The first foray by Marvel into horror with Werewolf by Night is good. It gives us a taste of Jack Russell and Elsa Bloodstone in the world they inhabit of monster hunters and monsters. The only catch is that Jack Russell is both a man and a werewolf. The choice to film the special in black and white with the toned-down bloody fights between hunters and hunters and monsters hit the right spot with me. I dislike horror with its dose of gross for the sake of it. I refer to John Carpenter’s Thing and David Cronenberg’s The Fly.
I do wish we got some background for those of us noncomic book readers on Jack Russell and his fellow monster hunters’ histories, but we don’t. The brief history we get is on the bloodstone and Ulysses Bloodstone’s ties to it, but not much else except Elsa’s father died, he remarried, and not only did her father come to despise her, but so did her stepmother.
Now, what about Hack Russell’s history? Here is the short version: Long ago, in 1795, Grigori Russoff refused to acknowledge Dracula is supreme and who could blame him? Dracula murdered his first wife. Eventually, Russoff kills Dracula but his former prisoner Lydia, a werewolf, forces her curse on Russoff in retaliation. Yet somehow, he manages to go on with his life, remarries, and has kids, none of whom share his curse. Fast forward many decades, and we get to Jack Russell, who gains a few enemies, including Moon Knight and Sabretooth, along with allies like Man-Thing, Mobius, Ghost Rider, Elsa Bloodstone, and Topaz. (If you would like to read a more detailed history click here for Marvel.com take on these characters.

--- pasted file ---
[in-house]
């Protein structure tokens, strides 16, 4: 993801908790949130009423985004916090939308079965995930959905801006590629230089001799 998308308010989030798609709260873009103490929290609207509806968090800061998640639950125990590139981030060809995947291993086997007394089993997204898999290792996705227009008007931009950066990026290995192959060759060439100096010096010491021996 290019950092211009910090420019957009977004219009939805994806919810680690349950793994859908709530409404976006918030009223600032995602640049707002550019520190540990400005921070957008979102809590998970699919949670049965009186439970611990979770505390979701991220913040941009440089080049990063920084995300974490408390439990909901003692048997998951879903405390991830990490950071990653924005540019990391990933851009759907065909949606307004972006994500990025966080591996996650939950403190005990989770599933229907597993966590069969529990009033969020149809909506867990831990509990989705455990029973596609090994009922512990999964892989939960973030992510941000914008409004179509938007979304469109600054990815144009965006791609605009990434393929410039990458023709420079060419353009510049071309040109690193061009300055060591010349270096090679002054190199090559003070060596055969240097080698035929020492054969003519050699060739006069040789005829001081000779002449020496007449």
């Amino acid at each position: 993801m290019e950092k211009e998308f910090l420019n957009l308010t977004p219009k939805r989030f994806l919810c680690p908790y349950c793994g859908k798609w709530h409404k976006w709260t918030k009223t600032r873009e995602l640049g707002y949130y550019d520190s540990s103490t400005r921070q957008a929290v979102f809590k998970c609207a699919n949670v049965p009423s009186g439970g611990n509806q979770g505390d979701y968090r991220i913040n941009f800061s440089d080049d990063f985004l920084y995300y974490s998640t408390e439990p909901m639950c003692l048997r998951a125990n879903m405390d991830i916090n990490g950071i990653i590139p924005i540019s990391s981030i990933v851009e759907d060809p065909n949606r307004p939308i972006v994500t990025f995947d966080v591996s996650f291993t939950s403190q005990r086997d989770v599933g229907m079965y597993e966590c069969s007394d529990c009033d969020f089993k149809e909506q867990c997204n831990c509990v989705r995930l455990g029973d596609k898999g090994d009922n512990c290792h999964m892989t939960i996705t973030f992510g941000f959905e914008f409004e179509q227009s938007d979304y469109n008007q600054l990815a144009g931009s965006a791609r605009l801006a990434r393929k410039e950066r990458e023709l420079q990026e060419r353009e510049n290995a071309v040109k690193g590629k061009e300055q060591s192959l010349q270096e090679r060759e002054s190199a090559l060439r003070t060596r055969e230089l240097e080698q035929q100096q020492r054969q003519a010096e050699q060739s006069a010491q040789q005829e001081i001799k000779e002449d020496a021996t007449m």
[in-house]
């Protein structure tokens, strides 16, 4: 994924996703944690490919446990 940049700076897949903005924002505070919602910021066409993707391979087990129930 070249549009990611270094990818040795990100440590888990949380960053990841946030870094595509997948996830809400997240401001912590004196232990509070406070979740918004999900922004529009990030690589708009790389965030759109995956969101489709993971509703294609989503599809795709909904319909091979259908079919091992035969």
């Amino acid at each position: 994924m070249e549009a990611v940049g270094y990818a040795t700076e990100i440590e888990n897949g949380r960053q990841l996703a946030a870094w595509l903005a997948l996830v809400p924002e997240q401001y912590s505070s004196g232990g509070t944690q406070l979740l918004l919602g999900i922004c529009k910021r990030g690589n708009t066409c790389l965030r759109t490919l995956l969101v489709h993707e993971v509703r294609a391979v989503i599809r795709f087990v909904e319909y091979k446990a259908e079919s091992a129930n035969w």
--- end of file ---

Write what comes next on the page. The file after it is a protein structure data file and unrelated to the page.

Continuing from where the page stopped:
Even with these exclusions, Werewolf by Night is still good, with plenty of action. I think the talent hired is the reason for this. They elevate an otherwise okay story in a nutshell; it is a giant brawl with plenty of blood and action.